Sometimes we don’t notice it at first, the breaking of our hearts. It can happen slowly, and yet before we realize it, the effects of our grief have become catastrophic, and the death of our hearts inevitable. Loss throws us off balance, sometimes causing us to lose our way. If enough time goes by, and we don’t repair the distance between what we know intellectually and what we feel deep within our souls, we’ll find that along the journey we will have sacrificed something precious at the expense of protecting ourselves from pain. That something is our heart.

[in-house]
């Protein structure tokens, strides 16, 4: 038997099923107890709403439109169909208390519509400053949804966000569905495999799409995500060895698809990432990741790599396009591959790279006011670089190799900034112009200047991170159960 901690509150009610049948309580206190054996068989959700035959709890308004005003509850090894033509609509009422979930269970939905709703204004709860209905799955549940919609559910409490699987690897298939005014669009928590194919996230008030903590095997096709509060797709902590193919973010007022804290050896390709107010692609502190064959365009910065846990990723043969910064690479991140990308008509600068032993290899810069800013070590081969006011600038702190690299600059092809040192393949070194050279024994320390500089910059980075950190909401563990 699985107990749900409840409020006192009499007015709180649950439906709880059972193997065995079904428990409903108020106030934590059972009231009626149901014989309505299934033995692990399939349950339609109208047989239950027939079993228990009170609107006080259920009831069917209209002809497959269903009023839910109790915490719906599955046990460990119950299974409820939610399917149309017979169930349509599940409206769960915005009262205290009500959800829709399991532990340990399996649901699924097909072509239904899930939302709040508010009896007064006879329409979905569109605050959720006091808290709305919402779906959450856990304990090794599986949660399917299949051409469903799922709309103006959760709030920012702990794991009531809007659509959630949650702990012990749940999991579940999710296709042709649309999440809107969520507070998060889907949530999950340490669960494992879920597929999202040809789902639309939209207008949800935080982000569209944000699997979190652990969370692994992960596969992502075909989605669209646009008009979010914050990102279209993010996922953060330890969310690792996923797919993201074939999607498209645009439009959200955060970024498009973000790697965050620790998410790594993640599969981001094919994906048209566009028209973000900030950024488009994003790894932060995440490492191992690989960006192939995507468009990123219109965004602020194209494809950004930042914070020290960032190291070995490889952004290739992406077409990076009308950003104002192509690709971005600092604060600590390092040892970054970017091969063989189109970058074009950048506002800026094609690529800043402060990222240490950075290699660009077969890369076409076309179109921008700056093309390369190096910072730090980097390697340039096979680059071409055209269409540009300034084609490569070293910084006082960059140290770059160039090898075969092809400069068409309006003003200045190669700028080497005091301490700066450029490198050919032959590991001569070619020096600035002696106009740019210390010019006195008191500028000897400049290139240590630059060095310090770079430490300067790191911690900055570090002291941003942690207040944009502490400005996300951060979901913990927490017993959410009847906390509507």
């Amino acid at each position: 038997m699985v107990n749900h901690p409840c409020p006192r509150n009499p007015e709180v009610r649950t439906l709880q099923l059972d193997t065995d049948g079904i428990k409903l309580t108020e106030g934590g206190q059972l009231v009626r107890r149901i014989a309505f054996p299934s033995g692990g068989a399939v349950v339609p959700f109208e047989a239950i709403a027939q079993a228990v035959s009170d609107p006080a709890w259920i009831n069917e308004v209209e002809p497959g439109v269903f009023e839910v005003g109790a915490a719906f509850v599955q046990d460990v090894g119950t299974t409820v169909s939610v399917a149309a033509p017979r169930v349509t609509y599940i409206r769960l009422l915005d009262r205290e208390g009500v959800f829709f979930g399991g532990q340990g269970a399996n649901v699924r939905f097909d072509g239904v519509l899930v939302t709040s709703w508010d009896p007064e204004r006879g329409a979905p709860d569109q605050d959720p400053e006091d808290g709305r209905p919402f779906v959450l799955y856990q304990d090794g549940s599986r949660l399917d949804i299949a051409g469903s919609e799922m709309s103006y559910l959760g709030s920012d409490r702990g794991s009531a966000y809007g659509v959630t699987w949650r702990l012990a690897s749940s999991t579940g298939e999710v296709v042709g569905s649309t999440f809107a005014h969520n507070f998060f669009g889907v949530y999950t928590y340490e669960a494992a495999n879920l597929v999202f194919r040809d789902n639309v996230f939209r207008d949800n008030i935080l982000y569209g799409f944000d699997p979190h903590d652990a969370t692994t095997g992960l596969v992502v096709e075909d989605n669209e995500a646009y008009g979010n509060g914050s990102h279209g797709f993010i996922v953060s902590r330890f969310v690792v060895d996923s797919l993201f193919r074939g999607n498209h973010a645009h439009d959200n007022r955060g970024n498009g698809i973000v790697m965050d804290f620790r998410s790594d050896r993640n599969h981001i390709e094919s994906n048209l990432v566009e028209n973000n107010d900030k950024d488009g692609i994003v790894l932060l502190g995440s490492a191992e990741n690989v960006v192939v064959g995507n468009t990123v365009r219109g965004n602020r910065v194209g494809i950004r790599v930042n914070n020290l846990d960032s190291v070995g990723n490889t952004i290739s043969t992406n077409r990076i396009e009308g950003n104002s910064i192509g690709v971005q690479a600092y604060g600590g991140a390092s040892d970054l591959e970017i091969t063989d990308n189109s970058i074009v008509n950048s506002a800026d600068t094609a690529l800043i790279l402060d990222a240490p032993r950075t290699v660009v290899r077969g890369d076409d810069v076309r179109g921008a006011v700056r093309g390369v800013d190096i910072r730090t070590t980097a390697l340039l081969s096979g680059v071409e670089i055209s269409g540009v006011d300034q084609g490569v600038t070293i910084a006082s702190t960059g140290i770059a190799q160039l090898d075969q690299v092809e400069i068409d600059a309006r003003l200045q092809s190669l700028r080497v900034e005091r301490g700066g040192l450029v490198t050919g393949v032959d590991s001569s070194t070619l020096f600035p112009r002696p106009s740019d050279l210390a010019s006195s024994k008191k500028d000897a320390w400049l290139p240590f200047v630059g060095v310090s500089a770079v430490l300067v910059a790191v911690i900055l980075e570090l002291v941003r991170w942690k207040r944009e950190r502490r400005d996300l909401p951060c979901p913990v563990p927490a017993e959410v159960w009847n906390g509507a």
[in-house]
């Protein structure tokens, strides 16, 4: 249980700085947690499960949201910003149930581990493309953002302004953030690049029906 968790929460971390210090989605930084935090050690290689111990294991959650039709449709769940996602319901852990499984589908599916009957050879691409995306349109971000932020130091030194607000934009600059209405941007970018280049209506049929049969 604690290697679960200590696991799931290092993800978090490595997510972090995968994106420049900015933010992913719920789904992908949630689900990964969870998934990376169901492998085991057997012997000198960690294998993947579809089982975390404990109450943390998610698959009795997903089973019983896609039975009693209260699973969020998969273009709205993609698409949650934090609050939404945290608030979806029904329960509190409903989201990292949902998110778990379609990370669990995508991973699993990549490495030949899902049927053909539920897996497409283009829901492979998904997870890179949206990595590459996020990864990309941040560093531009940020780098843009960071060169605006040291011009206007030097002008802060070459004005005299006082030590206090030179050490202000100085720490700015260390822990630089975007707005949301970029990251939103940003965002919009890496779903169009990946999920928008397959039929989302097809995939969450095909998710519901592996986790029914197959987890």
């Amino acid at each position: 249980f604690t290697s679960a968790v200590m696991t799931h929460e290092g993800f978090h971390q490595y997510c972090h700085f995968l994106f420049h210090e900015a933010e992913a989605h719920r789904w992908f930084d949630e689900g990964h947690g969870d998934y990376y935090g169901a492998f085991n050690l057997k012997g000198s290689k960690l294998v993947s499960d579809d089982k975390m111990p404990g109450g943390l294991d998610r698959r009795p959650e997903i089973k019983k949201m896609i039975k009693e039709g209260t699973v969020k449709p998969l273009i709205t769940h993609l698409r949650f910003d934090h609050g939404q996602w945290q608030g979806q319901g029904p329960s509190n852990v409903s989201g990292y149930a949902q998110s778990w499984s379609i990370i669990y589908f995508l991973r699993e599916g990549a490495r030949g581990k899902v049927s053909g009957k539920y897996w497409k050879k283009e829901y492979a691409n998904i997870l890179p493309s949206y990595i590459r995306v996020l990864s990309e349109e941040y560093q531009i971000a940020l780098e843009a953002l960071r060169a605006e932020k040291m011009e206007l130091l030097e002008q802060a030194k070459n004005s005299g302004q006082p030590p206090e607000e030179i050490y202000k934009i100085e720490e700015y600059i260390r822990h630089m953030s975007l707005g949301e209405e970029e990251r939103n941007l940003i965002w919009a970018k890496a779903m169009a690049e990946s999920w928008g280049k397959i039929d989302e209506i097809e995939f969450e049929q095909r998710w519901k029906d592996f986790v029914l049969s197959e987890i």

Somewhere edged in between desire and longing, sorrow seems to always stand in our way, reminding us that the happy-ever-after life we dreamed of is often a far cry from the reality we’re living. That moment of realization can be profoundly painful. As each chapter of our life unfolds, we can undoubtedly be guaranteed of two things: change and loss. These make up the unpredictable rhythm of life. How we respond to them will determine the journey of the heart. It will also determine if we live—really live—the life that Christ has called us to. If I am honest, I will admit I let a lot of living go by trying to make life work, struggling to figure out, make sense of, and answer all the questions that life and loss present. Perhaps loss was a necessary part of my journey; it certainly caused me to see suffering as a necessary ingredient in my life, whether I had all the answers or not.